Gallery Profile: Last Rites

by Annie OwensPosted on

In anticipation of The 13th Hour, the upcoming group show at New York city’s Last Rites gallery – opening October 18th at, we interviewed owner Paul Booth and Gallery Director, Genevive Zacconi, both of whom have deep roots in the art subculture’s darker relms. The 13th Hour, includes artists such as HR Giger, Michael Hussar, Kris Kuksi, John John Jesse, Chet Zar, Inky Dreadfuls, Anthony Pontius, Lithium Picnic, Carrie Anne Baade, & more.

The gallery opened in Aril 2008 and has earned a reputation for exhibiting the darker elements of the underground with a most deserved elegance and respect.

Paul Booth, whose career in tattooing spans over 16 years, is a master in the field and has since grown to become one of the movements most forward thinking leaders with forays into film, art and even taking up some real estate on MTV. Paul’s involvement in tattoo culture has helped to elevate tattooing into a well respected art form, a vision which applies to all his endeavors.

Fine artist Genevive Zacconi, has shown her dark and lusty oil paintings in galleries throughout the world. Her extensive gallery career is accompanied by credits in illustration, art direction, graphic design, and art instruction.

With the global reputations of both artists, and shared vision they created Last Rites gallery, near Paul Booth’s Last Rites Tattoo Theatre. Here they talk about how it all came together, dispelling some misconceptions and perhaps enlightening the mainstream with a new approach in viewing art. So without further adieu…

Jason Alexander

Hi-Fructose: Could you both talk a little about how you met and how opening Last Rites gallery came to be?

Paul Booth: I was first introduced to Genevive through a mutual friend and highly respected tattoo artist, Joe Capobianco, of Hope Gallery. I had mentioned to Joe that I was on the hunt for a gallery director that would have an interest in focusing on the darker side of things. This was a rather daunting task, I might add, as I have found the dark genre is often overlooked in mainstream art circles. I had not really expected to find someone in the field that actually had interests similar to my own. Needless to say that upon introduction, Genevive and I clicked immediately and set out on our mission to provide a home and a showcase for this select group of artists.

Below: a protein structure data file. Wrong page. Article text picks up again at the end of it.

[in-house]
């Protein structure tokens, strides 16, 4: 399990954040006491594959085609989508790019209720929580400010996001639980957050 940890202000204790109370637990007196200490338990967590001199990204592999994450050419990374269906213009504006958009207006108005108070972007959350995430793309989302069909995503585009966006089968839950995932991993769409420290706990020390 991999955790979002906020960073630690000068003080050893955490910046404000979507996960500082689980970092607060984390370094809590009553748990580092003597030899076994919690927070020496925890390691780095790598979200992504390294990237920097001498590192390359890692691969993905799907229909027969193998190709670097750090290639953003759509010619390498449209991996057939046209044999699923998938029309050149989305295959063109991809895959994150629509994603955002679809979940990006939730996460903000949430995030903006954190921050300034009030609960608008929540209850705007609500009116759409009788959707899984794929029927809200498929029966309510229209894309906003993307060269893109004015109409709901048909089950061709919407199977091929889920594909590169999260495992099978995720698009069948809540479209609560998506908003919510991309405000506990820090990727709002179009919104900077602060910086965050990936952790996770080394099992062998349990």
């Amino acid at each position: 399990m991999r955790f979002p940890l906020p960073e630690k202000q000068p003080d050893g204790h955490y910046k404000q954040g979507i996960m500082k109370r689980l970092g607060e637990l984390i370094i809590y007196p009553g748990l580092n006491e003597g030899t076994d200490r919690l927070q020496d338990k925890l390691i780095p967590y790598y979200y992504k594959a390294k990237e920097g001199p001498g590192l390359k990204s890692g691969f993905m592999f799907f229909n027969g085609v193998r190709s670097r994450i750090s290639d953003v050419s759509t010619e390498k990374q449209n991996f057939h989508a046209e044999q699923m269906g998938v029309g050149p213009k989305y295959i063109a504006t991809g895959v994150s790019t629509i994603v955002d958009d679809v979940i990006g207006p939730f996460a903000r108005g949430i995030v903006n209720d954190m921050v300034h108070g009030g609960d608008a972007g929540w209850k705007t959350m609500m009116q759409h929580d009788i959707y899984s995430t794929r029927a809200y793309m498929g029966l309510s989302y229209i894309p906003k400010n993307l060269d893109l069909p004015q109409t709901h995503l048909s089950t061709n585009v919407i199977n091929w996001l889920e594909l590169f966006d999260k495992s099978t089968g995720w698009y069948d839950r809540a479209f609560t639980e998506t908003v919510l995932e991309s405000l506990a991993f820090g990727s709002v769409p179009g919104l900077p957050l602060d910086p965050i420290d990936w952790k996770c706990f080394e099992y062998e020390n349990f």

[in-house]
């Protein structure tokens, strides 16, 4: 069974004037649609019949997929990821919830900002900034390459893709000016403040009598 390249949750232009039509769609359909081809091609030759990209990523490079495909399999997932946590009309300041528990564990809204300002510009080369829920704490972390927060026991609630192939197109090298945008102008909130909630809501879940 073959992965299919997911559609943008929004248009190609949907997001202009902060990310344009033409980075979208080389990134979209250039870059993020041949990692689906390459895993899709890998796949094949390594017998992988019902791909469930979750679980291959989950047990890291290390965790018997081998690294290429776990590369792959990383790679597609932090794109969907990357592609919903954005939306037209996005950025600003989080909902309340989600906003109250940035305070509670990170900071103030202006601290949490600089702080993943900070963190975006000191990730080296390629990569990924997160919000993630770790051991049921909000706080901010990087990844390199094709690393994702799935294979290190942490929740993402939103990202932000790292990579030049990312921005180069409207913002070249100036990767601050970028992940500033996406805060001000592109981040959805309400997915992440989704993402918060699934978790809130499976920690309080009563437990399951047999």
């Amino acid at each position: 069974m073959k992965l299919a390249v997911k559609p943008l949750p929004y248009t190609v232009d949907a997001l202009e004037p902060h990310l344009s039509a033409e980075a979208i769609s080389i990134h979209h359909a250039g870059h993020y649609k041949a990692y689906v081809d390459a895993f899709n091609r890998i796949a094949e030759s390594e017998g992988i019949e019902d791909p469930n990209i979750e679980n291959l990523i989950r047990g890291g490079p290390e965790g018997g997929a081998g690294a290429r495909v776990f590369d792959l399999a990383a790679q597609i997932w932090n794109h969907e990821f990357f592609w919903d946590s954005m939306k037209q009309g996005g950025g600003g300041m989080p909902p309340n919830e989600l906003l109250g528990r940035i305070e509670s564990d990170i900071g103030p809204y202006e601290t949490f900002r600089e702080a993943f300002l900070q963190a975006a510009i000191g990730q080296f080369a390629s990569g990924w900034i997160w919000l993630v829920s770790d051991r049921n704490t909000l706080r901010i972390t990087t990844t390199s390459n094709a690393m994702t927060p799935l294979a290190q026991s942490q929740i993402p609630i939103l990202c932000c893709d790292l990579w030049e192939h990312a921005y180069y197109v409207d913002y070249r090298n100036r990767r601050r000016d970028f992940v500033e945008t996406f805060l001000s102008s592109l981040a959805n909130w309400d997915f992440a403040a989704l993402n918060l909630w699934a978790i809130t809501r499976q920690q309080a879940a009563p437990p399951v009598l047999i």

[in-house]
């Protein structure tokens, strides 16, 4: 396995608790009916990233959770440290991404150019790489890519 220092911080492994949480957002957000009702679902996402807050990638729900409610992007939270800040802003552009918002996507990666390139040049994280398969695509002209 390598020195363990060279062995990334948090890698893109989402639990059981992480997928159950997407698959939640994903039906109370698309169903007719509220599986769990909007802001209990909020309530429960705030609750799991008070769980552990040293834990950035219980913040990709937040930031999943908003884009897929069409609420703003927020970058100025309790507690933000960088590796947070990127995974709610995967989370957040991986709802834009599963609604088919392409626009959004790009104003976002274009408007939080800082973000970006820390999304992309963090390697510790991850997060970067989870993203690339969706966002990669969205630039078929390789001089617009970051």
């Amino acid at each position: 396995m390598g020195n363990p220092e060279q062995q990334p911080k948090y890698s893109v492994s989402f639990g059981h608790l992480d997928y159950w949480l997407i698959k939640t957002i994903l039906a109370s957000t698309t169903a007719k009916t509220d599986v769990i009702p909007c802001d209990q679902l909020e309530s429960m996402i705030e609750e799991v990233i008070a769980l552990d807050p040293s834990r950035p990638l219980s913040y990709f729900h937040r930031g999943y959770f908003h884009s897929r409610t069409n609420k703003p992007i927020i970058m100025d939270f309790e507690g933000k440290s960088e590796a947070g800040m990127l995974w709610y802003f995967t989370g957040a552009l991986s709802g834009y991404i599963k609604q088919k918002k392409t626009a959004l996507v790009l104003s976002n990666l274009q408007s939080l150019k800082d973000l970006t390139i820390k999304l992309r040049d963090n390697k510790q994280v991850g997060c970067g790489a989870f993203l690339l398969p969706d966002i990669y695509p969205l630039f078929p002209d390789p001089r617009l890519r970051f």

Kris Kuksi

Genevive Zacconi: I had been a fan of Paul’s work for a number of years and was very excited about the prospect of curating at Last Rites. Paul and I met and had very similar tastes in art and the same vision on how it should be presented. We began working together – spending the first 6 months just planning, meeting with artists, booking shows, getting our website & ads together, and promoting. We had our grand opening on April 5th, 2008, and couldn’t have asked for a better reception.

Jason D’Aquino

HF: For a person not familiar with the darker side of art, what would you hope someone would come away with after a visit to your gallery or an opening?